Aquaero for beginners. What else do I need?

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Feb 6, 2013
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So after listening here and doing some research I decided I wanted to dive a bit deeper into this hobby and control my loop based on coolant temperature. So I ordered this https://www.performance-pcs.com/wat...o-usb-fan-controller-grafik-lcd-aq-53145.html and this https://www.performance-pcs.com/cab...nal-thread-g1-4-for-aquaero-5-6-aq-53257.html. I wanted the Aquaero 6 for the 4 pwm hubs as I will be controlling 12 unifans. Also for the voltage control in case I ever wanted to fire up my 3 pin NBEloops. Temperature sensor seemed essential for obvious reasons. Did I get the right one? Do I need a flow meter? How will a flow meter help in terms of a better experience? Cant I just monitor the pump rpms and achieve something similar? I dont want to go off the deep end but I am willing to throw down another 20ish bucks to round out the experience so tell me what essential add on i still need. Thx.
 
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Flow meters are not necessary but they do give you a more reliable failsafe method than pump RPM.

Your Aquaero has an "RPM" header which you will plug into your motherboard's CPU_FAN header. The Aquaero will spoof a tach signal over that cable to keep your motherboard happy, thinking it has a fan on the CPU and that it's functioning. You can condition alarms to halt this tach signal, sending your machine into a shutdown if something fails.

You could base that alarm condition on pump RPM, but pump spinning ≠ water flowing. If you have a clog or a catastrophic leak and your fluid stops circulating, your pump will just keep on going.

Granted we're talking severe edge cases here that shouldn't happen if you're taking good care of your loop, but that's the only real thing of value that a flow meter can offer.
 
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I appreciate both points. Thanks for responding. I do want to go with a flowmeter that will be plumbed in behind the motherboard, I am thinking right after the temp sensor. Can I get a recommendation?
 
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I appreciate both points. Thanks for responding. I do want to go with a flowmeter that will be plumbed in behind the motherboard, I am thinking right after the temp sensor. Can I get a recommendation?
I'm fond of the MPS line from Aquacomputer (unsurprisingly). They use a differential pressure measurement across an orifice plate and as such have no moving parts to bind up or make noise.
 

Hakaba

Gawd
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Jul 22, 2013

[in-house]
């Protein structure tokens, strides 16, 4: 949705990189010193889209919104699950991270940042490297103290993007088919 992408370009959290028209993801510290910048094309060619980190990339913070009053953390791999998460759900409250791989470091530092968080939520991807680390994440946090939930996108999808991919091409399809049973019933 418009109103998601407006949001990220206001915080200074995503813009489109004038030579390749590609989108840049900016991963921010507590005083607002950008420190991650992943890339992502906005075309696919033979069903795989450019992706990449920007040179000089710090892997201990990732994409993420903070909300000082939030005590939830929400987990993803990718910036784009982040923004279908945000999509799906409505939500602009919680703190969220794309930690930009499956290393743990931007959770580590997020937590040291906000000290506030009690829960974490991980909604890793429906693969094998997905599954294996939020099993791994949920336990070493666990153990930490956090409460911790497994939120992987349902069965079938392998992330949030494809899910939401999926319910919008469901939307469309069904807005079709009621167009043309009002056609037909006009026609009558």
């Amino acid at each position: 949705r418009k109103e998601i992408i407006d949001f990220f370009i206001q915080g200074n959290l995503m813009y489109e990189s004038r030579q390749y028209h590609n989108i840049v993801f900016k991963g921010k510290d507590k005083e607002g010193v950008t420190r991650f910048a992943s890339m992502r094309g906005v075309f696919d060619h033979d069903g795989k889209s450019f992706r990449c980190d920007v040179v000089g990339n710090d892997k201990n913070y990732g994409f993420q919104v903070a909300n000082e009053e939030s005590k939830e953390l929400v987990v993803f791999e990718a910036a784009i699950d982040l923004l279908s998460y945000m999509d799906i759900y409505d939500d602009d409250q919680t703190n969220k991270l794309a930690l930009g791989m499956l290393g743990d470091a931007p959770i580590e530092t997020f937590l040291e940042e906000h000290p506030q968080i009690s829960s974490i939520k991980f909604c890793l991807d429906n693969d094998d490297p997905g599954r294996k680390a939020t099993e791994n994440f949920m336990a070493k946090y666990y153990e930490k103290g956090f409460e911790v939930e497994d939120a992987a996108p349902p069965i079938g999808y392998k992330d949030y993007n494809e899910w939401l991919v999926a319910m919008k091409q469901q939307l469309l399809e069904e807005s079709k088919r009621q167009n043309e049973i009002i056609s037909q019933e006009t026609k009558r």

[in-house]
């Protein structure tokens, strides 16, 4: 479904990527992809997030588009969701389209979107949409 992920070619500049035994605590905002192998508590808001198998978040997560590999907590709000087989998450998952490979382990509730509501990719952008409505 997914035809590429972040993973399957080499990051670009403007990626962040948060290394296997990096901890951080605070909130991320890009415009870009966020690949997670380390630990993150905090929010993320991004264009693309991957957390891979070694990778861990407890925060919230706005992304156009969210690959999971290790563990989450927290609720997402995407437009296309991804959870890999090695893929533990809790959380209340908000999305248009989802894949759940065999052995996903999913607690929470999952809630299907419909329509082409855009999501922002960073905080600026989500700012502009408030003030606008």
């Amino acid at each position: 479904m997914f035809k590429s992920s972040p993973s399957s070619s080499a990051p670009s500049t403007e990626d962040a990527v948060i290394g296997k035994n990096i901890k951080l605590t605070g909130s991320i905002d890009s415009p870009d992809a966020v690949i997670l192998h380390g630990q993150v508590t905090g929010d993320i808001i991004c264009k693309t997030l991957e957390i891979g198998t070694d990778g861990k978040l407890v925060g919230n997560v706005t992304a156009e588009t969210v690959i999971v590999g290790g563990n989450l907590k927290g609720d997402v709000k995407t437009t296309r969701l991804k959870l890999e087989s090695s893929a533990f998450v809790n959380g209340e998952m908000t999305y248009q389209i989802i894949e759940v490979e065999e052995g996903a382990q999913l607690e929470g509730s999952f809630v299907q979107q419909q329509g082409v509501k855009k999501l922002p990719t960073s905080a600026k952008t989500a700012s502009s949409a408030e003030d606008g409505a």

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My setup adjusts the fans based on the delta temperature between the loop/room. I attached a few pictures below to give you an idea of how it's done. As for the fan RPM, I normally game on the headphones. Also two chasses with 16 drives spinning easily drown out my setup on the desk.

Virtual Sensors.pngController from delta temp.pngHades.png
 

Hakaba

Gawd
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One more thing Brisket, I was messing with point controllers today instead of the normal curve controller from above. This route lets you set a temperature (going with 3c delta), and it adjusts the fans as needed to keep the temperature in check (or close as possible). In comparison, the curve is set to adjust the fans as the temp increases.

Finally, I am trying to mess with alarm conditions/profiles. The goal was to say use 450 rpm till 10c, then ramp the fans up to bring it back down to 3c (if possible, usually not under full loads). I could get the alarm condition to trigger profile 2 but not switching back to profile one when 3c was hit.
 
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Ordered the High Flow 2 it has a built in temp sensor. Just got the email from Germany it will be here Friday. Thanks for all the advice I am sure I will have lots to talk about.
 

Zarathustra[H]

Fully [H]
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The minimum you need are temperature sensors where you want to measure them and the Aquacomputer Unit.

Keep in mind, I have found that the screen on the units is not terribly useful. I almost never look at it. If I were doing it all over again, I would buy the base Aquacomputer 6 (LT? can't remember naming scheme) that is just a board, and 3m tape it somewhere hidden inside the case.

If you use PWM fans and use more than 4 of them, you might want a PWM splitter. Aquacomputer sells one, but there are plenty others on the market. If you voltage control and draw a lot of power for fans you may want one of the optional heatsinks, as they can get hot, but I've never personally run into the issue.

Flowmeters are not a necessity, but can be nice to have some visibility to what is going on in the system.